OK, let’s say your 12-year-old daughter comes home from school and says, without enthusiasm, “I’m supposed to sell cookie dough to raise money for my school band.” Oh, no. You haven’t even used up all the pizza dough from the last fundraiser. You’d prefer to just make a $10 or $20 donation to the band, but then your teenager doesn’t get credit for that. So, what do you do?
If you’re Chris Stebnitz, co-owner of Stebnitz Builders, in Delavan, Wis., you usually just pick up the tab yourself so that neighbors and friends won’t have to be bothered. But this year when his son Mason arrived home ready to sell cookie dough to benefit his football league, Chris and Mason decided to think outside the (cookie) box. Along the way they learned some important lessons, gave folks who have very little a special surprise, did some company marketing, and raised significant funds for the football league.
First, that “impossible” goal. Chris and Mason decided to sell “100 boxes at $15 a pop in three days.” The next step was to figure out how to do it. What if they reached out to everyone they knew, literally everyone, whether or not they lived in Delavan or across the country, in Oregon or Massachusetts? That would get them numbers. But how could they deliver the dough? Chris, who is chair of the United Way of his county, which supports 46 agencies, knew churches, food pantries, and homeless shelters that would love to have food donations. “A plate full of cookies at a homeless shelter can be a small surprise that lights up a recipient’s day,” he explains.
They decided to call their outreach “Doughnation” and set up a special “event” on Facebook. They then e-mailed their entire database giving people on the list the option to take delivery of the dough or to donate their cookies to charity. To date they’ve sold 120 boxes ($1,800) of which 75% have been donated. Two days into the promotion, the coach looked to Chris to donate his usual $50 and was blown away by the 60 boxes they had already sold.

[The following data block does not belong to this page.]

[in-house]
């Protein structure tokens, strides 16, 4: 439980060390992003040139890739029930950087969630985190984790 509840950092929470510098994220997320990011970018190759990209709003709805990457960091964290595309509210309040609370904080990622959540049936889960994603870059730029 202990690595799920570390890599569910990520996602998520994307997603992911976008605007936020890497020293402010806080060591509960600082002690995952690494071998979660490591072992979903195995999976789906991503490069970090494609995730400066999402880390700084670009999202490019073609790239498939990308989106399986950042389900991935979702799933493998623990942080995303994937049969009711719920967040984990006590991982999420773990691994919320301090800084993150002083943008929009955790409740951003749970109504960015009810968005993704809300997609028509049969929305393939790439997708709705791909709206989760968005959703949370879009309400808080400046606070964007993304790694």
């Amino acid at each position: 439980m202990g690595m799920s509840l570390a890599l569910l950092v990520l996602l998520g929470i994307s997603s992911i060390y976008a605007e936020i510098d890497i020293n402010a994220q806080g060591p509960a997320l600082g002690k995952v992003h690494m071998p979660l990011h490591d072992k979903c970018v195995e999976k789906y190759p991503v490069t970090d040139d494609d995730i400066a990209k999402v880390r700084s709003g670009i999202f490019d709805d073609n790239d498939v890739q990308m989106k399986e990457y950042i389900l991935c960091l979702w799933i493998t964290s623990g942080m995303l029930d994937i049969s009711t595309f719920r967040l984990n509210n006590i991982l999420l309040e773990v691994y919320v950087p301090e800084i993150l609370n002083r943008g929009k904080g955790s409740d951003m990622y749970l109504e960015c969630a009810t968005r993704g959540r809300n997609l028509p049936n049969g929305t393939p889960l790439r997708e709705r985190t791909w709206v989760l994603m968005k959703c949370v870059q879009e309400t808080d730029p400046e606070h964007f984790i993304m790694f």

While this was never done as a marketing tactic, the results call out for Chris, who does the marketing for Stebnitz Builders, to utilize those side benefits. “We hope to inspire others,” he says. He will photograph the kids delivering the cookie dough to the nonprofits, write up and distribute press releases, and publish those photos in the company’s newsletter. This is an “up with people” and everybody-wins nifty idea.
When asked which of the numerous cookie types is the best, Mason divulged “Chocolate chunk is the quarterback!” ??—Linda Case is founder of Remodelers Advantage, a national company that gives remodelers the tools to achieve profitability and success. 301.490.5620; email@example.com. Click here to read more from Linda Case.??